Exploring the influence of rural residence on uptake of organized cancer screening: a systematic review of international literature

Lauren T Walji* (Corresponding Author), Peter Murchie, Gerald Lip, Valerie Speirs, Lisa Iversen

*Corresponding author for this work

Research output: Contribution to journalArticlepeer-review

Abstract

Lower screening uptake could impact cancer survival in rural areas. This systematic review sought studies comparing rural/urban uptake of colorectal, cervical and breast cancer screening in high income countries. Relevant studies (n=50) were identified systematically by searching Medline, EMBASE and CINAHL. Narrative synthesis found that screening uptake for all three cancers was
generally lower in rural areas. In meta-analysis, colorectal cancer screening uptake (OR 0.66, 95% CI=0.50-0.87, I 2 = 85%) was significantly lower for rural dwellers than their urban counterparts. The meta-analysis found no relationship between uptake of breast cancer screening and rural versus urban residency (OR 0.93, 95% CI=0.80-1.09, I2=86%). However, it is important to note the limitation of the significant statistical heterogeneity found which demonstrates the lack of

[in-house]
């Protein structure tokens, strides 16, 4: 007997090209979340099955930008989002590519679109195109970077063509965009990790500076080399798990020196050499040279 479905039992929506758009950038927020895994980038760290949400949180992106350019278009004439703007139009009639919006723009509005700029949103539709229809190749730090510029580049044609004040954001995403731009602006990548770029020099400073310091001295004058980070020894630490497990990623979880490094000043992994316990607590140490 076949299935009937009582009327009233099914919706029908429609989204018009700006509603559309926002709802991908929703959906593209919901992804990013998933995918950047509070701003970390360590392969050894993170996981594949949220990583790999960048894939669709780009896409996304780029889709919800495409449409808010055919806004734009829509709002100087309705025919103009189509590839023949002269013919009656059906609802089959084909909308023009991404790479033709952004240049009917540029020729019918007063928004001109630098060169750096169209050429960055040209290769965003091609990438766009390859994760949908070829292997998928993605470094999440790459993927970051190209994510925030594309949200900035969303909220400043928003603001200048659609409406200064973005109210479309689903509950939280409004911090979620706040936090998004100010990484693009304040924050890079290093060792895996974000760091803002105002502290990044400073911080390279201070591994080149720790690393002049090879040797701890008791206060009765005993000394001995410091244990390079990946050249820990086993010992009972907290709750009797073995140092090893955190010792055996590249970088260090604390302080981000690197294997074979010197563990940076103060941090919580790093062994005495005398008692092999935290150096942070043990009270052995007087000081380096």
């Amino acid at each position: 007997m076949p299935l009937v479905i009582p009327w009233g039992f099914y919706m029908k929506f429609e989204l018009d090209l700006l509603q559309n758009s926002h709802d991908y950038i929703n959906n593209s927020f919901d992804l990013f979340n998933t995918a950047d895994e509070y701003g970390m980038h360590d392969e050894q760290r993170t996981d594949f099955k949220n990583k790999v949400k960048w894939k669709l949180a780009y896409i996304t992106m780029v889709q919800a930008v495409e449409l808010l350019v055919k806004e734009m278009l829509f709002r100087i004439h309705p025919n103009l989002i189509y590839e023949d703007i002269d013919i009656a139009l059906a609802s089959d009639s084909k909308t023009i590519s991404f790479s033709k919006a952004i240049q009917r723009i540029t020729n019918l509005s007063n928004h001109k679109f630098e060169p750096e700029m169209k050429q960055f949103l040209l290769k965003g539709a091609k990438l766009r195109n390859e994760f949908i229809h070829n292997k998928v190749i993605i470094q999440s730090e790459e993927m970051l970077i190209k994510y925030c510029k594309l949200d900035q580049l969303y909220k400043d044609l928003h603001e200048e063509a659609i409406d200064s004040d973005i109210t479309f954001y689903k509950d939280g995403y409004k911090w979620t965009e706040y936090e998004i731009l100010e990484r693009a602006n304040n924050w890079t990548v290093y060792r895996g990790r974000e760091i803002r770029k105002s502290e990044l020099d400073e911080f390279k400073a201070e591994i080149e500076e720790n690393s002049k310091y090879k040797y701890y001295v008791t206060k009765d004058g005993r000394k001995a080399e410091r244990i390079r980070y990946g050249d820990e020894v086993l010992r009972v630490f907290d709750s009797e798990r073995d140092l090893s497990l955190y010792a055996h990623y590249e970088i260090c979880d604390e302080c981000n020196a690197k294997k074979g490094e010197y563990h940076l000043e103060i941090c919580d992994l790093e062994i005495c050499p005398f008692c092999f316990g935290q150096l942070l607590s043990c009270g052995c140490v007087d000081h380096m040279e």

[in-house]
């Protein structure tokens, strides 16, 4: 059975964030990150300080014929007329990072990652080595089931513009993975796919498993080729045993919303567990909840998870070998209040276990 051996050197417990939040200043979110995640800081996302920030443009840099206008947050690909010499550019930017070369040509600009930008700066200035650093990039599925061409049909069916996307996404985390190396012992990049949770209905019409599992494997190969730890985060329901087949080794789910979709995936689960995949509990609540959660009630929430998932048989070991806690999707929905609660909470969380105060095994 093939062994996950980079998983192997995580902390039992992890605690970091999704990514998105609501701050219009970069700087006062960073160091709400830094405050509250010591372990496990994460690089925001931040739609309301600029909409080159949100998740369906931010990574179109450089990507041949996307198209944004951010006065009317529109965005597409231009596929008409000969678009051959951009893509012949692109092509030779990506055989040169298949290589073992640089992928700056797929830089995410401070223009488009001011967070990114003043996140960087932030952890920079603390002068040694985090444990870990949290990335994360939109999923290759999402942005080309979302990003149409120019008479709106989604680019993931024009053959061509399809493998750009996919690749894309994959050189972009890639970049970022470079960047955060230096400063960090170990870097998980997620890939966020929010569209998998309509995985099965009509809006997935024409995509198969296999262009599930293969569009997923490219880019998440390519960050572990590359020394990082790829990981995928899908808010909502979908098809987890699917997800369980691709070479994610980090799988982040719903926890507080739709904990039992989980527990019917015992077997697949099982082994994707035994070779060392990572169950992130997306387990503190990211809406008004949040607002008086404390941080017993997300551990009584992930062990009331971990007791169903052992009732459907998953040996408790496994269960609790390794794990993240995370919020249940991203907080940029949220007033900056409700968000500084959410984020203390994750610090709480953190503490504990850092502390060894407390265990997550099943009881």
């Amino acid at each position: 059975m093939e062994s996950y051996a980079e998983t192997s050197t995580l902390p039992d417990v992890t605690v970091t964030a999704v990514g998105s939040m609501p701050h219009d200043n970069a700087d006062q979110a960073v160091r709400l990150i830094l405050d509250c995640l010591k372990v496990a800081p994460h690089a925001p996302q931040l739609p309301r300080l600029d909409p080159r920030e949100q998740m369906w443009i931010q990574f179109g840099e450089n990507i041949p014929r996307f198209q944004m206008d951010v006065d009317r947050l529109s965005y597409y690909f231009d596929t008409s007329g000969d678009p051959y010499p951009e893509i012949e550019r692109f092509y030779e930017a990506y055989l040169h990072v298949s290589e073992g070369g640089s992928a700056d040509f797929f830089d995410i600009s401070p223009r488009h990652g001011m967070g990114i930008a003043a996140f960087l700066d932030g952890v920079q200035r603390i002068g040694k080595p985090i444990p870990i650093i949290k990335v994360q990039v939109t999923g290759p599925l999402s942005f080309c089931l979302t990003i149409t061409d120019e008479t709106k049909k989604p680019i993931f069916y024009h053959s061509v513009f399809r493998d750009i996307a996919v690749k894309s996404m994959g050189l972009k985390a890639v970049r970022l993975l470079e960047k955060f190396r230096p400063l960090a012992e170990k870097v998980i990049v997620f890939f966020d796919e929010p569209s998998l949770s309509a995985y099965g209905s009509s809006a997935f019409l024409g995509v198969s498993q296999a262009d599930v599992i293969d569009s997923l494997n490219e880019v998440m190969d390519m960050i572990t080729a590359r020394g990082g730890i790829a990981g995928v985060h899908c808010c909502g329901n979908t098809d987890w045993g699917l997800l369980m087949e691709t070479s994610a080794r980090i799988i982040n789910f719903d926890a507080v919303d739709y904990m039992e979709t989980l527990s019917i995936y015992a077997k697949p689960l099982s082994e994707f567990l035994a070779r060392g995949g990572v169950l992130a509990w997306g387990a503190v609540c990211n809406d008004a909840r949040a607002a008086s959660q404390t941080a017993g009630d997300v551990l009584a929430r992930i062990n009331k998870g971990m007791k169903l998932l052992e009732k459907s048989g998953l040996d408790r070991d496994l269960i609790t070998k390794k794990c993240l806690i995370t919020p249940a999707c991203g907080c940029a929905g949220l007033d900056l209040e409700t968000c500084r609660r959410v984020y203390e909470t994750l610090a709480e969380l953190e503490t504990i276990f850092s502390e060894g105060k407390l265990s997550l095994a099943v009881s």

consistency between the few studies eligible for inclusion in the meta-analyses. Cancer screening uptake is apparently lower for rural dwellers which may contribute to poorer survival. National screening programmes should consider geography in planning.
Original languageEnglish
JournalCancer Epidemiology
Publication statusAccepted/In press - 23 Jul 2021

Keywords

  • Cancer
  • Screening
  • epidemic
  • Geographic
  • Review

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